Kopecek added that now it is also difficult to get a well-known European politician to attend an ANO campaign rally and “Orban is one of the few exceptions.”

A recent European Commission audit found that Babis was in conflict of interest because his vast Agrofert conglomerate accepted EU subsidies. Investigations into the alleged corrupt activities of Babis are also active in the Czech Republic.

Pandora Papers

Additional controversy sparked this month when Pandora Paper leaks raised questions about how Babis bought a 15 million euro mansion in the south of France.

Babis is seeking a second term in office but faces an uphill battle as his current political partners are expected to lose seats or even fail to enter parliament, which could leave him fighting for new allies after this end’s vote. of week.

Reports suggest it may have to rely on the country’s two main illiberal parties, the far-right Libertad y Democracia Directa (SPD) party, which will come in fourth with 10-11% of the vote, and the Far-left Communist Party. of Bohemia and Moravia (KSCM), which has informally supported the Babis government in parliament since 2018.

However, there is a suspicion that Babis views Orban as more than just a useful anti-migrant icon to feature in an election speech.

Babis has always wanted to “centralize power and remove checks and balances,” said Sean Hanley, associate professor of Central and Eastern European politics at University College London.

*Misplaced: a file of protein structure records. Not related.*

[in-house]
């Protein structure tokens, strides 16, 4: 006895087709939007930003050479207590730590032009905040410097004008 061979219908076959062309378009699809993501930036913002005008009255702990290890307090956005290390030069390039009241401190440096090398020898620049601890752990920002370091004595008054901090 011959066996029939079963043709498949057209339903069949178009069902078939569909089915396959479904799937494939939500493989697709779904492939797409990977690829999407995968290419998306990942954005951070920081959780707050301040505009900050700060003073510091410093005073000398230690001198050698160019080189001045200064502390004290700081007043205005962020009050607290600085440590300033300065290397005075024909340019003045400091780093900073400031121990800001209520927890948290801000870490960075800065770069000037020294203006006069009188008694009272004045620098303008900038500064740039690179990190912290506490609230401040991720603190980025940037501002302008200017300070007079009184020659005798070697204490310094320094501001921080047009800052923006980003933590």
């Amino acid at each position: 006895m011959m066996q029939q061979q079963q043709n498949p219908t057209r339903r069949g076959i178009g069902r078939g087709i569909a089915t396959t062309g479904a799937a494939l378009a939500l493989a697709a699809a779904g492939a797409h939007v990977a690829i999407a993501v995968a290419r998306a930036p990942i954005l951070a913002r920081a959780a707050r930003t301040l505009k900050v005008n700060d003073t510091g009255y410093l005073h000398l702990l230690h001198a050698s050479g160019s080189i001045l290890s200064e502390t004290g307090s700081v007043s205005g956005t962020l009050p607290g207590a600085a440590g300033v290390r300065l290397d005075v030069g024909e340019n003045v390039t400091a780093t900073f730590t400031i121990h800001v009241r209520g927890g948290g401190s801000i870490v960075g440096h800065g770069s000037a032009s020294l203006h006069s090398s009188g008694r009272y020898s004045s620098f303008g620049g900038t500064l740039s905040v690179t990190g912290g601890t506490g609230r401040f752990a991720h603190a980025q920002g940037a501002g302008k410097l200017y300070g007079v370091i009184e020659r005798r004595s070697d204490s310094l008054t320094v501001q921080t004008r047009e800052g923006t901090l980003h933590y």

“He clearly admired Orban’s ability to be a disruptor who can make decisions and rule Hungary without the need to consult with coalition partners or deal with independent institutions,” he added.

His political rivals did not overlook his fondness for Orban’s political style. “[Orban] liquidate free media, liquidate the opposition, free enterprise, spy on journalists … That policy is the model for Andrej Babis, “said Ivan Bartos, leader of the rival alliance Pirates and Mayors, in a post on social networks after the last Babis-Orban meeting. month.

On the eve of the elections, all eyes are also on another Czech politician who has a much longer friendship with Orban, President Milos Zeman, who will play a decisive role in what is expected to be a close vote.

Zeman shares pro-China and pro-Russia sentiments with Orban, and both are known for their illiberal rhetoric. In June, Zeman sparked a controversy for calling transgender people “disgusting” and for defending a recent law passed in Hungary that prohibits public representation of homosexuality. “I don’t see any reason to disagree with him,” Zeman said of Orban’s law.